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Could someone explian to me what a Candella is?

  1. Jul 7, 2009 #1
    could someone explain to me what a Candella is? I am not really getting it.

    Okay, so it is a Watt/Steradian. Okay.

    Lets say that when we get a flux of 100 photons passing through a surface per second, that that is equal to one watt.

    So if we have, lets say 50 Candella, we have a flux of 5000 photons passing through a surface whose area equals r^2 per second.

    What I do not get, is, if the Candella is defined this way, then doesn't that mean that the candella is dependent on r? If I were to double r, then i am quadrupling the surface area, and therefore my Candella will go down to a quarter its previous value.

    So what does it mean, when you say a lamp has a candella rating of X, without giving the r that was used to determine that?

    I mean, if I choose a big enough R, I could get the sun to have a candella of 1E-1000
     
  2. jcsd
  3. Jul 7, 2009 #2

    negitron

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    No, the power per steradian is a constant. If you move father from your light source (assuming an isotropic radiation pattern), the power per steradian doesn't change, but the area occupied by that steradian does. See the following figure:

    http://imagine.gsfc.nasa.gov/docs/science/try_l2/inverse_square.gif

    Note as your distance from the source, R, increases, the larger your area of illumination becomes, but the angle remains constant. A steradian is simply a two-dimendional angular measurement.
     
  4. Jul 7, 2009 #3

    cepheid

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    First of all, a candela is not exactly a watt per steradian. It would be so nice if the physical quantity measured by candelas was just "power emitted per unit solid angle." However, this is not the case. You need to distinguish between radiometric units and photometric units. Radiometric units are units that measure physical quantities that are used as objective ways of quantifying electromagnetic radiation (e.g. power emitted, power emitted per unit solid angle, etc.). They pertain to all forms of electromagnetic radiation.

    In contrast, photometric units units measure the intensity of visible light as perceived by the human eye. The human eye is not equally sensitive to all wavelengths, therefore, this unit that is being measured in candelas, which is called luminous intensity, is the power per unit solid angle WEIGHTED by the responsivity of the human eye as function of wavelength. If I recall correctly, this visual sensitivity curve has its peak (defined to be = 1) at 550 nm. So a source emitting 1 W/sr of yellow light would be 1 cd, but a source emitting 1 W/sr of red light would be less than 1 cd (by a factor determined by that weighting curve).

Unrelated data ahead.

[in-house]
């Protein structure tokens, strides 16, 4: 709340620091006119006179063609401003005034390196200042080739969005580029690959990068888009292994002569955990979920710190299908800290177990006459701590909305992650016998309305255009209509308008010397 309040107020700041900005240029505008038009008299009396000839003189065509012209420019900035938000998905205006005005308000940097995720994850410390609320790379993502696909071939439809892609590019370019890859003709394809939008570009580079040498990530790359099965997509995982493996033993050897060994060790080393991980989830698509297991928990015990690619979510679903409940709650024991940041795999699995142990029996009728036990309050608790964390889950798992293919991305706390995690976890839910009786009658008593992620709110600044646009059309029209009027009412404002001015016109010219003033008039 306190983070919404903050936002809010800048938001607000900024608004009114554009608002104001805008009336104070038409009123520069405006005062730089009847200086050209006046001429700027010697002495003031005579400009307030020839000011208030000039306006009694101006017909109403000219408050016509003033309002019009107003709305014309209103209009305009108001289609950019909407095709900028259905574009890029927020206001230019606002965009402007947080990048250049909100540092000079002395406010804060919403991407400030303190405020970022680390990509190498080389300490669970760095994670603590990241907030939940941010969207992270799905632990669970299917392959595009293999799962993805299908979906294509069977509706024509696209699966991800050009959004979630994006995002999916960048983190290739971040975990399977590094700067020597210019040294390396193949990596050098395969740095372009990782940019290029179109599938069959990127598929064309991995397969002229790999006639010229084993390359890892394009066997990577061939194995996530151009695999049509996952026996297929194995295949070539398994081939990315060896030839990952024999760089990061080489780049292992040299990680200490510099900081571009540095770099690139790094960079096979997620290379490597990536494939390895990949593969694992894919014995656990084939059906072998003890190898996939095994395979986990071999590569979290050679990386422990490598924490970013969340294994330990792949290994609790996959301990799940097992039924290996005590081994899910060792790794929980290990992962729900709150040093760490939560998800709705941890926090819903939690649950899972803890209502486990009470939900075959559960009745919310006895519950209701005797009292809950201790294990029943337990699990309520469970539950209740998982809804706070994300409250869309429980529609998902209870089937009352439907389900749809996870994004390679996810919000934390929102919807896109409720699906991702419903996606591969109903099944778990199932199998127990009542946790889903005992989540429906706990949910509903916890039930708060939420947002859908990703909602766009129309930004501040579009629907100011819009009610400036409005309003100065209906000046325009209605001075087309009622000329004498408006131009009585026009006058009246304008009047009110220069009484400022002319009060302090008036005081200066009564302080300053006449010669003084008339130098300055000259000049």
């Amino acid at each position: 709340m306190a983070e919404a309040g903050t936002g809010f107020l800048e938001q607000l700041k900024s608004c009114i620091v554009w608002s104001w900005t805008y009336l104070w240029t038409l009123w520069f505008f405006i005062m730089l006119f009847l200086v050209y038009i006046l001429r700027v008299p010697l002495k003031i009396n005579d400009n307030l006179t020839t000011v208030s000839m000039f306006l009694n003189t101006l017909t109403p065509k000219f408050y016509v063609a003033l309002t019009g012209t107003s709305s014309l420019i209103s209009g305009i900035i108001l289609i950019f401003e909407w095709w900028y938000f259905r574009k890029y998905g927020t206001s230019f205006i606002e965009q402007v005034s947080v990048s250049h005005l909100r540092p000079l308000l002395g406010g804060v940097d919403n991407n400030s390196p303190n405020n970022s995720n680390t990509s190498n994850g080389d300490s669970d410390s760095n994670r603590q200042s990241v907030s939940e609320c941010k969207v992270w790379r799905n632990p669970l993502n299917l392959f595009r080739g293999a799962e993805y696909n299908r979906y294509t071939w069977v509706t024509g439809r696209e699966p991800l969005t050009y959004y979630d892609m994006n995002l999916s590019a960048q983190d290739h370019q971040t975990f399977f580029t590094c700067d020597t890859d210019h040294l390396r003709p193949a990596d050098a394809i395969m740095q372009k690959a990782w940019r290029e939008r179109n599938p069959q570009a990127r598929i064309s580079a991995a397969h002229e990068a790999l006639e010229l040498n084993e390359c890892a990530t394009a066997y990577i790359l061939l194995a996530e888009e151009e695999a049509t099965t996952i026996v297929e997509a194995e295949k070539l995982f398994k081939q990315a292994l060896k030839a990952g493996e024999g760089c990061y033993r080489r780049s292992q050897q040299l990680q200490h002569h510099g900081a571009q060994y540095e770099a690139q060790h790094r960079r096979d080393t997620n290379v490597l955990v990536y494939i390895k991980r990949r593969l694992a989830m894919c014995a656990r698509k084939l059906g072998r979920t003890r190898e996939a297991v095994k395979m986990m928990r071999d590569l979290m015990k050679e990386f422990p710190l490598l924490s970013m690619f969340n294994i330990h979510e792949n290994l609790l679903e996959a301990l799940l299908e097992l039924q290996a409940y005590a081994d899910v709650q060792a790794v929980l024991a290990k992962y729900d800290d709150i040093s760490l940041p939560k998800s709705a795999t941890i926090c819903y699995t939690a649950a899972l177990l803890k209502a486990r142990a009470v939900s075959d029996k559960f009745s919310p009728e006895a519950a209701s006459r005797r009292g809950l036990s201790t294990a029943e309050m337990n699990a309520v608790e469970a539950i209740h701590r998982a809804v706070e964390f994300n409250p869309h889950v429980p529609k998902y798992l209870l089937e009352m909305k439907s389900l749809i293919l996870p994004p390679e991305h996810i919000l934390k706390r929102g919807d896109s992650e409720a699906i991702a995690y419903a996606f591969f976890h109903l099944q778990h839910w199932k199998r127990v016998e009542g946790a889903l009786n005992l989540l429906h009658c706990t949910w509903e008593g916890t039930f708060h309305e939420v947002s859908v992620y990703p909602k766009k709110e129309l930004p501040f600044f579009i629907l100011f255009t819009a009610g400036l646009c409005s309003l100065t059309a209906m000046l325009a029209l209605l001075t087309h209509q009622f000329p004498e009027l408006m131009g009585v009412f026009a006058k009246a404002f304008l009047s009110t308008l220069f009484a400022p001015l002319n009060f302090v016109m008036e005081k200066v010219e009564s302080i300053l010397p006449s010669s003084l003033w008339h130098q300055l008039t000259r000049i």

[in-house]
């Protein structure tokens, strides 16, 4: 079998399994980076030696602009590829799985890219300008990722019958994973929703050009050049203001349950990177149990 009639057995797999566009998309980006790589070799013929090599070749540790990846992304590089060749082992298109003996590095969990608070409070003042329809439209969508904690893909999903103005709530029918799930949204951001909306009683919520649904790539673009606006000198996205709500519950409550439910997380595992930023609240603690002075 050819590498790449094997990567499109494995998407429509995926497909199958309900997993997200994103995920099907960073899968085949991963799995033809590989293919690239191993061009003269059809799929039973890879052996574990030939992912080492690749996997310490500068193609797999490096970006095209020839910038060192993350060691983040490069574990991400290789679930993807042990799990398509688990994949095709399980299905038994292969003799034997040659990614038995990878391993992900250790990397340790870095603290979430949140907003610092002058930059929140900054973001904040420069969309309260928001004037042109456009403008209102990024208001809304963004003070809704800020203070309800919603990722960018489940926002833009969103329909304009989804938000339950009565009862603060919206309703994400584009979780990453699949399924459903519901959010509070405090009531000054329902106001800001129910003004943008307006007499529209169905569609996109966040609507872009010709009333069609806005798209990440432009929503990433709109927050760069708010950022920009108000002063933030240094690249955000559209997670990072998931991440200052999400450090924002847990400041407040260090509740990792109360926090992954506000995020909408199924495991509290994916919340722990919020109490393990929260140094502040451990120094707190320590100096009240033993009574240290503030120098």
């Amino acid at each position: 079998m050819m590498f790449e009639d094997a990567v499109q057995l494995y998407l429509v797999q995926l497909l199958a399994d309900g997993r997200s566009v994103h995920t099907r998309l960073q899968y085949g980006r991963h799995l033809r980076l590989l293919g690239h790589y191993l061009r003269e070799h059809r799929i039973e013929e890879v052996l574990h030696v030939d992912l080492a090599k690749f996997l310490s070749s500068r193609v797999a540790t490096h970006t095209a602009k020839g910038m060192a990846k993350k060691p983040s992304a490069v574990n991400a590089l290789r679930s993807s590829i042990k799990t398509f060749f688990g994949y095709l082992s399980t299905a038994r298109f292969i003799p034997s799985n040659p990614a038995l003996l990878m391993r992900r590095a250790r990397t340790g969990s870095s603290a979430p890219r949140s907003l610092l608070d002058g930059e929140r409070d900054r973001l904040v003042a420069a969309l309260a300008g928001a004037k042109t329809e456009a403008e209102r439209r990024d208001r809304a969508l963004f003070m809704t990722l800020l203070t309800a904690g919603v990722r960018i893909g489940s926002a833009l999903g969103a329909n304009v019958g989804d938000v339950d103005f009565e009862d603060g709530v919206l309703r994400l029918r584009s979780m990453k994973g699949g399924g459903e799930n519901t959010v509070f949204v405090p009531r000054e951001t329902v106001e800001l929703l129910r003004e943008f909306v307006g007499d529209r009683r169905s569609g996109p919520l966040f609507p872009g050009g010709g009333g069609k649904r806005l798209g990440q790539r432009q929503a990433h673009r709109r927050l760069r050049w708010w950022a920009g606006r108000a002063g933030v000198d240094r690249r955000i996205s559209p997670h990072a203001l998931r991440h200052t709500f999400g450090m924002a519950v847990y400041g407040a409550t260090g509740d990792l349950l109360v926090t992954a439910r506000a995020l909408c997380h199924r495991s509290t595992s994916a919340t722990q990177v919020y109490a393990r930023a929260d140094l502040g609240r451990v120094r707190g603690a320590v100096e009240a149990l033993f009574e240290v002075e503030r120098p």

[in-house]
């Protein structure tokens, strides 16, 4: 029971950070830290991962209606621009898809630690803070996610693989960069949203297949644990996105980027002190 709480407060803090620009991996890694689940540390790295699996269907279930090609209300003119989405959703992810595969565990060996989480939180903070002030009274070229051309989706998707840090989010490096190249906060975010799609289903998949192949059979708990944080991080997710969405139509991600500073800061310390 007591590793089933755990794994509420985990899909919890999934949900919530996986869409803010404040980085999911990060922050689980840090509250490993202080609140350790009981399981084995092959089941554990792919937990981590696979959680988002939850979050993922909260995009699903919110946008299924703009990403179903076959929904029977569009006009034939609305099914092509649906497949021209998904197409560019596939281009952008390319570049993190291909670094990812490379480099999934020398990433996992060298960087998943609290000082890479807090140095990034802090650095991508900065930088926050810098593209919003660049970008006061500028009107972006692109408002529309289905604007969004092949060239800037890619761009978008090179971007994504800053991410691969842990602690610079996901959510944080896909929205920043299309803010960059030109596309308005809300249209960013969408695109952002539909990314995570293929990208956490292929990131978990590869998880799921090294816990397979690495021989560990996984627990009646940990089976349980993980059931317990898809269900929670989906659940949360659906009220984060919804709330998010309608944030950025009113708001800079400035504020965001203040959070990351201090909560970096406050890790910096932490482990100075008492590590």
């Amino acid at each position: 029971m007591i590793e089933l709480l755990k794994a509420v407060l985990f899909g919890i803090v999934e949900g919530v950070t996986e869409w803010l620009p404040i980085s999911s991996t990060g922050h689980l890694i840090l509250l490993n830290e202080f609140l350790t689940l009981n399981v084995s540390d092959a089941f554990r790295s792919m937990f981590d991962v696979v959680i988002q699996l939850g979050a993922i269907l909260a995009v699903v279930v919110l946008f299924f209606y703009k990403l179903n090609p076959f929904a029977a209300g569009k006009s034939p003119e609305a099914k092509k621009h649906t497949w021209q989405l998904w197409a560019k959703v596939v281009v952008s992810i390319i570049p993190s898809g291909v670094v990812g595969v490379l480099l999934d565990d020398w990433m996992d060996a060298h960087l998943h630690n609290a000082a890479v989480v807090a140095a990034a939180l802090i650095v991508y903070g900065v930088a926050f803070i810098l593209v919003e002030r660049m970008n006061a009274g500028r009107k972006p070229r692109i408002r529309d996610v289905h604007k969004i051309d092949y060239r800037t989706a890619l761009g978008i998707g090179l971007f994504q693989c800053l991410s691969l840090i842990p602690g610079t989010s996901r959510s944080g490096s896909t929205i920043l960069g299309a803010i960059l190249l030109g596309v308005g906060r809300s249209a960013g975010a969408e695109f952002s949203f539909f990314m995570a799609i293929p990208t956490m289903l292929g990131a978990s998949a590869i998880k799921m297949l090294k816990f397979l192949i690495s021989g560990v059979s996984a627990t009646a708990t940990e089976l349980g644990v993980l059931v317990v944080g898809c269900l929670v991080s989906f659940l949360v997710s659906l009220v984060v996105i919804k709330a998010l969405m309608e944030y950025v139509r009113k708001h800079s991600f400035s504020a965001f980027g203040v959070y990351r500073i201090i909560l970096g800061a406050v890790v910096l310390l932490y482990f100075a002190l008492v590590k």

A good article to read would be:

    http://en.wikipedia.org/wiki/Photometry_(optics [Broken])

    paying special attention to the two tables of units, SI photometric units versus SI radiometric units. The section on "Watts vs. Lumens" in that article is pretty good as well. What is being said there explains how you can buy a 10 W compact fluorescent light bulb that that is stated to appear just as bright (in lumens) as a typical 60 W incandescent bulb (it says so right on the package). This is possible because an incandescent bulb shines because it is hot. Therefore, a great deal of the power is being wasted as heat, rather than producing useful (visible) electromagnetic radiation. Indeed, the visual sensitivity curve is obviously 0 at infrared wavelengths, so much of the energy due to EM radiation is not visible and therefore not contributing to the illumination.

    I'll post again in a second regarding your query about solid angle.
     
    Last edited by a moderator: May 4, 2017
  5. Jul 7, 2009 #4

    cepheid

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    As for the power per unit solid angle (known as radiant intensity, I, if you look in the link I posted), it is defined as:

    I = P/Ω ​

    where P is the power and Ω is the solid angle. Solid angle is a 2D analog of a regular angle: if an area A is a distance R from the source, then the solid angle Ω subtended by the area at the source is given by:

    Ω = A/R2

    Let's say we're interested in a solid angle corresponding to a fraction f, of total surface area of a sphere at any given distance. Then:

    Ω = (f4πR2)/(R2) ​

    yielding:

    I = P(R2) / (f4πR2)

    I = P/4πf ​


    We can see that the R2's cancel, leaving a constant. If the radiant intensity is a constant, then the power emitted into a given solid angle will be a constant (indepenent of distance).

    As a final note, this result is not at all at odds with the idea that the power per unit area decreases with distance, because a given solid angle corresponds to a larger and larger physical area with increasing distance (EDIT: see diagram in negitron's post). That is just a statement in words of my equation above (the distance dependencies cancel each other out).
     
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